Wednesday, January 25, 2012

The Classics - The Black Terror #1

Here's a golden age character who was a complete mystery to me.

His origins are long before I started reading comics, and practically every time he pops up in the modern era, he's a completely different character.

The reason The Black Terror shows up every now and then is thanks largely to the fact that the character is in public domain. He last resurfaced about four years ago in a not-so-great new series from Dynamite Entertainment, and he appreared in some of Alan Moore's ABC comics (with Tom Strong) - but his first reappearance (after his original Golden Age run) was in a Prestige mini-series from Eclipse Comics in 1989.

Written by Beau Smith and Chuck Dixon (in what must be the manliest writing team-up of the century) and painted by Dan Brereton (in what I believe was his first work in comics), the series brought the Black Terror back as a (more or less) normal man working undercover to bring down the mob.

The story begins with a nightmarish dream sequence that doesn't seem to have much in common with the rest of the story, but from there we get into the grim and grisly world of crime.

As Ryan Delvecchio, The Black Terror is working as a gunman for the mob. One mission gives him possession on a computer disc that links to a mysterious plot known as Romulus.

Using his insider information, the Terror is able to wreak havoc on the gang, but he has a tall order in front of him. Not only does he face a powerful and ruthless gang of criminals, he's also being pursued by the FBI, who don't appreciate his "freelance" crimefighting - and did I mention that the gang is being run by the state's governor?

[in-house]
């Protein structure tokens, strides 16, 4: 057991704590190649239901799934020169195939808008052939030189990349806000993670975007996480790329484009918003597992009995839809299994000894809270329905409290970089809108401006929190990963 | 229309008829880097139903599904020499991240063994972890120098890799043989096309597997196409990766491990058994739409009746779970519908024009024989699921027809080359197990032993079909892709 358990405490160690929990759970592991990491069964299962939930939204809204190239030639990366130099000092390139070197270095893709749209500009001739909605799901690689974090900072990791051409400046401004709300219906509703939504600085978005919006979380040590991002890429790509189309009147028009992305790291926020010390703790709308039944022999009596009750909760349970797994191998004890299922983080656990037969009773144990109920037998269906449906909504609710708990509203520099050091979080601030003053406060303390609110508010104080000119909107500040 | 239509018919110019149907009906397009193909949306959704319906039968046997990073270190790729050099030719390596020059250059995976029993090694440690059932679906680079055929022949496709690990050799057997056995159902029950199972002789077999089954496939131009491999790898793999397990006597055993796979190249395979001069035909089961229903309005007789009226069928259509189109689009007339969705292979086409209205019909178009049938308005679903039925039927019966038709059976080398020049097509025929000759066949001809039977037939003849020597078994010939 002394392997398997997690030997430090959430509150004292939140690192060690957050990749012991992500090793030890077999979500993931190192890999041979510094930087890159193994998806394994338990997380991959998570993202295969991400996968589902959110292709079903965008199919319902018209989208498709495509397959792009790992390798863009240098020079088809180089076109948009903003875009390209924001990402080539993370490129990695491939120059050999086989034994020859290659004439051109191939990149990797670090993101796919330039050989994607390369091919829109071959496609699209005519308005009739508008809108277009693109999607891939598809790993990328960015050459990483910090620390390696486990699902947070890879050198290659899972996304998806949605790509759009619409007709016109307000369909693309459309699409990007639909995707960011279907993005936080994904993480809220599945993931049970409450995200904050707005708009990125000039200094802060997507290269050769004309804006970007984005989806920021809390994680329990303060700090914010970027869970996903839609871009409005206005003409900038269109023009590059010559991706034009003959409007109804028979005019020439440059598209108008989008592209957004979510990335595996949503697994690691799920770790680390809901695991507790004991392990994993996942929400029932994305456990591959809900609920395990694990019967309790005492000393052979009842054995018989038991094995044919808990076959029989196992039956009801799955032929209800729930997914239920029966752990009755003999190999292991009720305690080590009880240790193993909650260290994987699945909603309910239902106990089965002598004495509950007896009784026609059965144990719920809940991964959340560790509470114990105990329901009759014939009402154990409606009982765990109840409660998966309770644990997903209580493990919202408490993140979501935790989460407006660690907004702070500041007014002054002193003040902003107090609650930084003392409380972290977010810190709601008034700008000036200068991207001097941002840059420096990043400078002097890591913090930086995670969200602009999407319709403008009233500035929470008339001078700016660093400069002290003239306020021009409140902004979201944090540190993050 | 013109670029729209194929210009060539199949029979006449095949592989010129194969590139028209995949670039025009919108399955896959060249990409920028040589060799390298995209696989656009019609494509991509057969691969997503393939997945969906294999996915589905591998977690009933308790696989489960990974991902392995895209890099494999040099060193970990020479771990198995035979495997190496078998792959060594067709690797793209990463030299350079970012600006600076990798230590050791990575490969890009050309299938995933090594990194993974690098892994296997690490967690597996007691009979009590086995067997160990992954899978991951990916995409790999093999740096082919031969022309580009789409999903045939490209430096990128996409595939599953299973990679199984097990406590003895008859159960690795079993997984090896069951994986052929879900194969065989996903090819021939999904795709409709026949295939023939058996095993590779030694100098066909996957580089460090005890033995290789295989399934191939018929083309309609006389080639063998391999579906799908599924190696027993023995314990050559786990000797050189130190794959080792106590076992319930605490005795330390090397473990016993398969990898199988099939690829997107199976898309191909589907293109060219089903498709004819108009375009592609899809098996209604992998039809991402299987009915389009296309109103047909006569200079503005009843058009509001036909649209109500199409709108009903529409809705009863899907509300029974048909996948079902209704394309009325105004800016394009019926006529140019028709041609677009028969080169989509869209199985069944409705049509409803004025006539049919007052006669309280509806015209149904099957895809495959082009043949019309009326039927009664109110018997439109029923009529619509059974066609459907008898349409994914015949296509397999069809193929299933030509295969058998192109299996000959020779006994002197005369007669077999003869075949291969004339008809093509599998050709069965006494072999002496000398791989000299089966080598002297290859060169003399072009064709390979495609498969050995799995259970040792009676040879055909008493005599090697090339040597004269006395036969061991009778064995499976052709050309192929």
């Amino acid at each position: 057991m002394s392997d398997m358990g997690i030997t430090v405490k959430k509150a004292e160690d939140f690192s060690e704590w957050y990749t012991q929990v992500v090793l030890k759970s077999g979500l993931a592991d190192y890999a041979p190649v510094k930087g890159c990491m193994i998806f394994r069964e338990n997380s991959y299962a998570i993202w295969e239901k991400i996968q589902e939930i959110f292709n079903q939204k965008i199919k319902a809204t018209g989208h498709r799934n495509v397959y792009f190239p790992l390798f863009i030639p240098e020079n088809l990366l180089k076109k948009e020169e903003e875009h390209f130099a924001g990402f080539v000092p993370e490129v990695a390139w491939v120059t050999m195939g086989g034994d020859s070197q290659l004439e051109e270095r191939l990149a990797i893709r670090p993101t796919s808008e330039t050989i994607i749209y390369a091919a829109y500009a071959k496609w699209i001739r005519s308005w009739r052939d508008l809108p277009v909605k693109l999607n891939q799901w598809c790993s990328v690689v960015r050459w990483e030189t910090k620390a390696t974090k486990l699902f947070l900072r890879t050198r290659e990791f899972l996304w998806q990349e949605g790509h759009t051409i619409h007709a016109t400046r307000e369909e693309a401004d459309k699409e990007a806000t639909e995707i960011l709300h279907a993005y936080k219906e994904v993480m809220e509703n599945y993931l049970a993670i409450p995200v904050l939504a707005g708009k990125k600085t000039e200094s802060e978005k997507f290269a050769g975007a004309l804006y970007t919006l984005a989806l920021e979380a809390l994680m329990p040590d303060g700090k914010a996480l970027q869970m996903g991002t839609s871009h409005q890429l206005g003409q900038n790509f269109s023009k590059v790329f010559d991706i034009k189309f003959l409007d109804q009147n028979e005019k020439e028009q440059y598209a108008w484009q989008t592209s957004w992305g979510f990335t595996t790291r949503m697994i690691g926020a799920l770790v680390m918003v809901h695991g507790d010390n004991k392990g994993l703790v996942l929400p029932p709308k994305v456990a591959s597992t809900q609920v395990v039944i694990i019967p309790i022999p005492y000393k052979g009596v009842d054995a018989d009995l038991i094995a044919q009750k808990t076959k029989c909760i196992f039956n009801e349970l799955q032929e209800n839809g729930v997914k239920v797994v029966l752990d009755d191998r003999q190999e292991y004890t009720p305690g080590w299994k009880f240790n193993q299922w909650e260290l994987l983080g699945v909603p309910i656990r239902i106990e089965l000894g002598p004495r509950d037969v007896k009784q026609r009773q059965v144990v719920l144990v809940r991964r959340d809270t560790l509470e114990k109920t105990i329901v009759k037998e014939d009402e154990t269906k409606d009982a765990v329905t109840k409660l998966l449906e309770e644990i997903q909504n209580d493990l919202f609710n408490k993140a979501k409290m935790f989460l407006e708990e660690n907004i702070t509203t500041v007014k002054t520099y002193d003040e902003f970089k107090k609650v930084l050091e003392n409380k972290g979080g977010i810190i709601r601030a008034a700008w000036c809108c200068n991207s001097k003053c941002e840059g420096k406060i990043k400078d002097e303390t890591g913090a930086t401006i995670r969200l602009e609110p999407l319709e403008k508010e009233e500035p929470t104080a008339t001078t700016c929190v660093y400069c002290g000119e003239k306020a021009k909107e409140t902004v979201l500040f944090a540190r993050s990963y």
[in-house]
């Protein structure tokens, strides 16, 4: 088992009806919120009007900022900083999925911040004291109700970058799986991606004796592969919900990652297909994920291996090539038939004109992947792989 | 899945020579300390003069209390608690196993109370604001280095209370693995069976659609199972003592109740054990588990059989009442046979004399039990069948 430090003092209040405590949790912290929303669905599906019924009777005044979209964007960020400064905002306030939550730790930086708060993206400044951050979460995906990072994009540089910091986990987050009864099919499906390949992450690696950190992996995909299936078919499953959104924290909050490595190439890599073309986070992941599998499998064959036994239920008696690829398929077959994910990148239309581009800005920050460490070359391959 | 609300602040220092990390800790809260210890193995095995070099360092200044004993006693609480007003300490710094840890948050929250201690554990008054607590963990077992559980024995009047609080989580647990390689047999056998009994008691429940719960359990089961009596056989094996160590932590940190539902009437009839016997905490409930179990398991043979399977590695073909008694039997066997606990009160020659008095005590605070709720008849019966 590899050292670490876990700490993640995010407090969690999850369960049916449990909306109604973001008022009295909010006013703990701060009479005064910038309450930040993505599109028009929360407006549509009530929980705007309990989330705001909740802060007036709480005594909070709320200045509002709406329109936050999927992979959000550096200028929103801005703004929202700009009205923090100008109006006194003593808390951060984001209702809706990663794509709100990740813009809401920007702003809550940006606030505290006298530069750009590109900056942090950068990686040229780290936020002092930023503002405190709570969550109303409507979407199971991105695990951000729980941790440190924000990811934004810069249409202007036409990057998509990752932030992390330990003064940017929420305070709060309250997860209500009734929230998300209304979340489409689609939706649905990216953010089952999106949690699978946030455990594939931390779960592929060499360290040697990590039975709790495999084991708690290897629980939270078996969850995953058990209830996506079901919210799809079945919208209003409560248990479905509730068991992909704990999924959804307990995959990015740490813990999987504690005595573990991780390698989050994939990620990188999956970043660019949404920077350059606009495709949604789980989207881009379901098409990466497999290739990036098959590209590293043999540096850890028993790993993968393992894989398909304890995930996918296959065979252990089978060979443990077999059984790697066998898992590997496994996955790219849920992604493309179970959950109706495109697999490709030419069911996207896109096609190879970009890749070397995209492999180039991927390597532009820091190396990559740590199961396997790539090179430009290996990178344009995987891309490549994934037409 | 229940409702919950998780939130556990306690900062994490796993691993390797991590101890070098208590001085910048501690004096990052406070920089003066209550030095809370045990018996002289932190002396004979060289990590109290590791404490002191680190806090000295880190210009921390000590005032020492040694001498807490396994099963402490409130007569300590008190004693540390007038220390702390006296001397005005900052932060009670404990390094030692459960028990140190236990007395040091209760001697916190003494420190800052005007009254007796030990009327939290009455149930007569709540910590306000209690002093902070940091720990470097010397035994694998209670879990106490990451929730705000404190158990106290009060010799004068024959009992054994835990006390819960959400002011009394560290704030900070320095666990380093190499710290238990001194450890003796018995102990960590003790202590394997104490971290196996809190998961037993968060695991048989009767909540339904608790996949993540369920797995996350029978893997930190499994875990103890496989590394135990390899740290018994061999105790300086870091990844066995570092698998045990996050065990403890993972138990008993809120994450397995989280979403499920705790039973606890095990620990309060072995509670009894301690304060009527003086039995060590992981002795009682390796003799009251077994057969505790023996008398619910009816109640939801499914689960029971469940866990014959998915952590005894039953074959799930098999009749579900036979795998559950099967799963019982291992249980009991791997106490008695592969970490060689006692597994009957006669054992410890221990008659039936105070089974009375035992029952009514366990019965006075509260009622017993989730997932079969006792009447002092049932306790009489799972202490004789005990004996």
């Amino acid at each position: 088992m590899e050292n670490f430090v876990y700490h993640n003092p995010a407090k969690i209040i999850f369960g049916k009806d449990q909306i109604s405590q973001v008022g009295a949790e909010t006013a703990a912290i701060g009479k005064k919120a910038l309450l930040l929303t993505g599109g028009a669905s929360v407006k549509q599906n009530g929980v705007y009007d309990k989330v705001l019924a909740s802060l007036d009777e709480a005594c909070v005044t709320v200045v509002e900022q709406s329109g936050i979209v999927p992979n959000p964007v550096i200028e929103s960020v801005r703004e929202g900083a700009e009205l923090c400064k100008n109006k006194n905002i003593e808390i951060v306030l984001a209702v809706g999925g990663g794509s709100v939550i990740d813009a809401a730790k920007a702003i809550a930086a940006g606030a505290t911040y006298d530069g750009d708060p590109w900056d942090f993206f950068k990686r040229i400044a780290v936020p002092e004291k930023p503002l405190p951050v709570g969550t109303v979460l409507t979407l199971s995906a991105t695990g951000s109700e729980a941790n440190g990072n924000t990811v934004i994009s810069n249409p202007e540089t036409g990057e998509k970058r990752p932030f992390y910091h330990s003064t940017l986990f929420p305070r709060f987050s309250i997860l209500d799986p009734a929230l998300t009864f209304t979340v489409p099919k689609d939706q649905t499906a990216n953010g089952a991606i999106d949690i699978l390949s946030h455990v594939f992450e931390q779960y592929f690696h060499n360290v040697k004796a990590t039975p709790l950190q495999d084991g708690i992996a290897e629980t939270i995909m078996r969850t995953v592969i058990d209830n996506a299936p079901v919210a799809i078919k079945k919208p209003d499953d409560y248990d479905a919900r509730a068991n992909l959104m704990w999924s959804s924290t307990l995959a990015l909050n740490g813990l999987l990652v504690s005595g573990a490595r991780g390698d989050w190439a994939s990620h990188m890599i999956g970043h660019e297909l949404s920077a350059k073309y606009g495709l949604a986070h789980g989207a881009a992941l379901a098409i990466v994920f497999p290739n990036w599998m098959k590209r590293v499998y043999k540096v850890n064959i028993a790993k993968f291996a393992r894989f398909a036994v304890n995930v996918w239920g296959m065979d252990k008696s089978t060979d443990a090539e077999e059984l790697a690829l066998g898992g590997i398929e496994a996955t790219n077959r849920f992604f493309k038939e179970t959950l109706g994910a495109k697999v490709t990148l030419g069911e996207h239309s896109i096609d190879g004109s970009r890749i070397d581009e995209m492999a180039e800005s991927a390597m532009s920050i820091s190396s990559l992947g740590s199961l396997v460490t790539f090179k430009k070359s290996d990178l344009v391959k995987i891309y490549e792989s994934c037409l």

So lots of wheels turning in this one, and lots a grim violence to go around.

Brereton's painted art for this issue is brilliant in places and very shaky in others - but you can definitely see the promise of the excellent artist that he would become.

As far as I know, this series hasn't been collected and reprinted, while at least three volumes of the most recent (and far less entertaining) stories are available.

Now that's a crime!

Grade: A-



Glen Davis said...

I think Bill Black brought The Black Terror in his Americomics previous to this, but I could be wrong.

Chuck said...

I think you're right, Glen, though I'm not sure if those were reprints of Golden Age stories. Americomics has reprinted some terrific stuff over the years!